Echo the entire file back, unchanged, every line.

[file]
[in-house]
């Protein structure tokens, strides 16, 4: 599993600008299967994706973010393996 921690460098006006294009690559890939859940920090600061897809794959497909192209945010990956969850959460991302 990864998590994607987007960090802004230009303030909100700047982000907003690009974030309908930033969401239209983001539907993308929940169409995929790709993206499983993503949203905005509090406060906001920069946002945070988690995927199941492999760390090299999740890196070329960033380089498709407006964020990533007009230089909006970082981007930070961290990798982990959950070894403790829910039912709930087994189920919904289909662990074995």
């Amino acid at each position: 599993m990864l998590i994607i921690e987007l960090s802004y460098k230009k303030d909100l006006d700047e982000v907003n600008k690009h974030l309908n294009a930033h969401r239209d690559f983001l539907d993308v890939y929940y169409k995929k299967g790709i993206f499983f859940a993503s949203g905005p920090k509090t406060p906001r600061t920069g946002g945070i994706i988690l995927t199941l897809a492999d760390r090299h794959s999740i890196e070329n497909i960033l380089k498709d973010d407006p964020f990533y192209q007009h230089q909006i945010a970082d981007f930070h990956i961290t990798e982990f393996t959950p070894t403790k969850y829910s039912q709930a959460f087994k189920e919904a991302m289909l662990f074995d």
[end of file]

[in-house]
């Protein structure tokens, strides 16, 4: 599993600008299967994706973010393996 921690460098006006294009690559890939859940920090600061897809794959497909192209945010990956969850959460991302 990864998590994607987007960090802004230009303030909100700047982000907003690009974030309908930033969401239209983001539907993308929940169409995929790709993206499983993503949203905005509090406060906001920069946002945070988690995927199941492999760390090299999740890196070329960033380089498709407006964020990533007009230089909006970082981007930070961290990798982990959950070894403790829910039912709930087994189920919904289909662990074995």
């Amino acid at each position: 599993m990864l998590i994607i921690e987007l960090s802004y460098k230009k303030d909100l006006d700047e982000v907003n600008k690009h974030l309908n294009a930033h969401r239209d690559f983001l539907d993308v890939y929940y169409k995929k299967g790709i993206f499983f859940a993503s949203g905005p920090k509090t406060p906001r600061t920069g946002g945070i994706i988690l995927t199941l897809a492999d760390r090299h794959s999740i890196e070329n497909i960033l380089k498709d973010d407006p964020f990533y192209q007009h230089q909006i945010a970082d981007f930070h990956i961290t990798e982990f393996t959950p070894t403790k969850y829910s039912q709930a959460f087994k189920e919904a991302m289909l662990f074995d």